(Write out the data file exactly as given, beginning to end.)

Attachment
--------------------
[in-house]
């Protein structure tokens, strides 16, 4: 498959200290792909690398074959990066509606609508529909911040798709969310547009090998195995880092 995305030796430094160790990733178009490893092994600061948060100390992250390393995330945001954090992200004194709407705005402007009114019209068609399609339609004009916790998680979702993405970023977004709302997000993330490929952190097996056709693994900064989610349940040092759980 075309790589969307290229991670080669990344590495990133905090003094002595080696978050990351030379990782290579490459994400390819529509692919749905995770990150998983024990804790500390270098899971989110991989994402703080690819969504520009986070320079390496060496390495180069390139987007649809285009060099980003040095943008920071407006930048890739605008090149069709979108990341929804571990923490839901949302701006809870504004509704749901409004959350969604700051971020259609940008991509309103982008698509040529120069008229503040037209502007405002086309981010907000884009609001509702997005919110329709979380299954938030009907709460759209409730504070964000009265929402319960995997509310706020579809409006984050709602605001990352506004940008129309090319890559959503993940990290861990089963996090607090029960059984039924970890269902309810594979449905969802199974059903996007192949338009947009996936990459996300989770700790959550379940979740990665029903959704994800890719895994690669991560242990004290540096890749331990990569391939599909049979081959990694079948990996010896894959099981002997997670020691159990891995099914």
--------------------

[in-house]
């Protein structure tokens, strides 16, 4: 498959200290792909690398074959990066509606609508529909911040798709969310547009090998195995880092 995305030796430094160790990733178009490893092994600061948060100390992250390393995330945001954090992200004194709407705005402007009114019209068609399609339609004009916790998680979702993405970023977004709302997000993330490929952190097996056709693994900064989610349940040092759980 075309790589969307290229991670080669990344590495990133905090003094002595080696978050990351030379990782290579490459994400390819529509692919749905995770990150998983024990804790500390270098899971989110991989994402703080690819969504520009986070320079390496060496390495180069390139987007649809285009060099980003040095943008920071407006930048890739605008090149069709979108990341929804571990923490839901949302701006809870504004509704749901409004959350969604700051971020259609940008991509309103982008698509040529120069008229503040037209502007405002086309981010907000884009609001509702997005919110329709979380299954938030009907709460759209409730504070964000009265929402319960995997509310706020579809409006984050709602605001990352506004940008129309090319890559959503993940990290861990089963996090607090029960059984039924970890269902309810594979449905969802199974059903996007192949338009947009996936990459996300989770700790959550379940979740990665029903959704994800890719895994690669991560242990004290540096890749331990990569391939599909049979081959990694079948990996010896894959099981002997997670020691159990891995099914």